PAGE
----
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1516 Special Kellerbier

Happy Birthday dear Bavarian Purity Law - our new beer: Weihenstephaner 1516

The Bavarian State Brewery Weihenstephan honor the century old brewing by creating an unfiltered Kellerbier.

Happy Birthday dear Bavarian Purity Law - our new beer: Weihenstephaner 1516

The Bavarian State Brewery Weihenstephan is focused on Tradition while being a state-of-the-art enterprise at the same time. As the 500th anniversary of the Bavarian purity law will take place in 2016 we decided to celebrate this remarkable birthday with a special brew which will be available for a short period of time only. Our brew masters honor the century old brewing tradition and the handcraft of their guild by creating an unfiltered Kellerbier with all of their passion, according to a handed down recipe through history and with premium ingredients only.
The “Weihenstephaner 1516” is unfiltered, hence retains the typical pure character which is underlined by the amber color and the stable froth. This style of a typical Kellerbier is one of the most traditional and typical Bavarian types of beer and exists at least as long as the Purity Law is in effect. At the first sip our Kellerbier reveals a touch of caramel. Its fresh and fruity aroma is owed to the chosen hops and accompanied by a pleasant bitterness. In combination with a well-balanced malt body this wonderfully mild and smooth beer was created to please both, your tongue and mind. In order to stay in consistency with the historical theme we used solely traditional and local hops like “Hallertauer Record”, “Hallertauer Perle” and “Halltertauer Mittelfrueh” and are proud to introduce this new beer with the following specifications:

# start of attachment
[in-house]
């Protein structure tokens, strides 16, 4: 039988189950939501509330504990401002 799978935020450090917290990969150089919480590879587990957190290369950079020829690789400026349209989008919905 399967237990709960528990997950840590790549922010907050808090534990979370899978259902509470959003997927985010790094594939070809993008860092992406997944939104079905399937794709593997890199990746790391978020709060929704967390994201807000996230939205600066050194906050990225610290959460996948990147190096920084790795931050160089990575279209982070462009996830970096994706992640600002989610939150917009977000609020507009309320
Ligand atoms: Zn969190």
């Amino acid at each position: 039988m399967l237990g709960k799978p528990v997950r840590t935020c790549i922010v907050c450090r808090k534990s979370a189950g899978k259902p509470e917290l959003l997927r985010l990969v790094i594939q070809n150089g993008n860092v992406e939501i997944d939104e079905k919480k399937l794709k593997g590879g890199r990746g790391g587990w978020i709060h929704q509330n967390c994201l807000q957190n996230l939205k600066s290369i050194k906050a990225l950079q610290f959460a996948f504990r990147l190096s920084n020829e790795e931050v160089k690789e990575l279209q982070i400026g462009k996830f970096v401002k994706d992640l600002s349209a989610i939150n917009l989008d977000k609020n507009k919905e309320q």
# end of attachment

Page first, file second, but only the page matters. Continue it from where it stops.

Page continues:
Original wort:         12.6 % weight
Bitter value:               25 EBU
Alcohol content:      5.6 % vol.
Colour:                     13 EBC units of colour

The world-famous purity law for German beer of 1516 - what is it?

The Purity Law is the collective name for a series of regulations limiting the ingredients in beer in Germany and its predecessor states. The most well-known version of the law was adopted in Bavaria in 1516, but similar regulations predate the Bavarian order, and modern regulations also significantly differ from the 1516 Bavarian version. The most influential predecessor of the modern Purity Law was a law first adopted in the duchy of Munich in 1487. After Bavaria was reunited, the Munich law was adopted across the entirety of Bavaria on April 23, 1516. As Germany unified, Bavaria pushed for adoption of this law on a national basis. According to the 1516 Bavarian law, the only ingredients that could be used in the production of beer were water, barley and hops. The 1516 Bavarian law set the price of beer (depending on the time of year and type of beer), limited the profits made by innkeepers, and made confiscation the penalty for making impure beer.


The Bavarian order of 1516 was introduced in part to prevent price competition with bakers for wheat and rye. The restriction of grains to barley was meant to ensure the availability of affordable bread, as wheat and rye were reserved for use by bakers. It has also been argued that the rule had a protectionist role, as beers from Northern Germany often contained additives that were not present in Bavarian beer.


Marcus (Sales Director Export) and Mario (Head Brewmaster) did a tasting of the beer and are pointing out the highlights and details of the new beer.

Click here to view the video.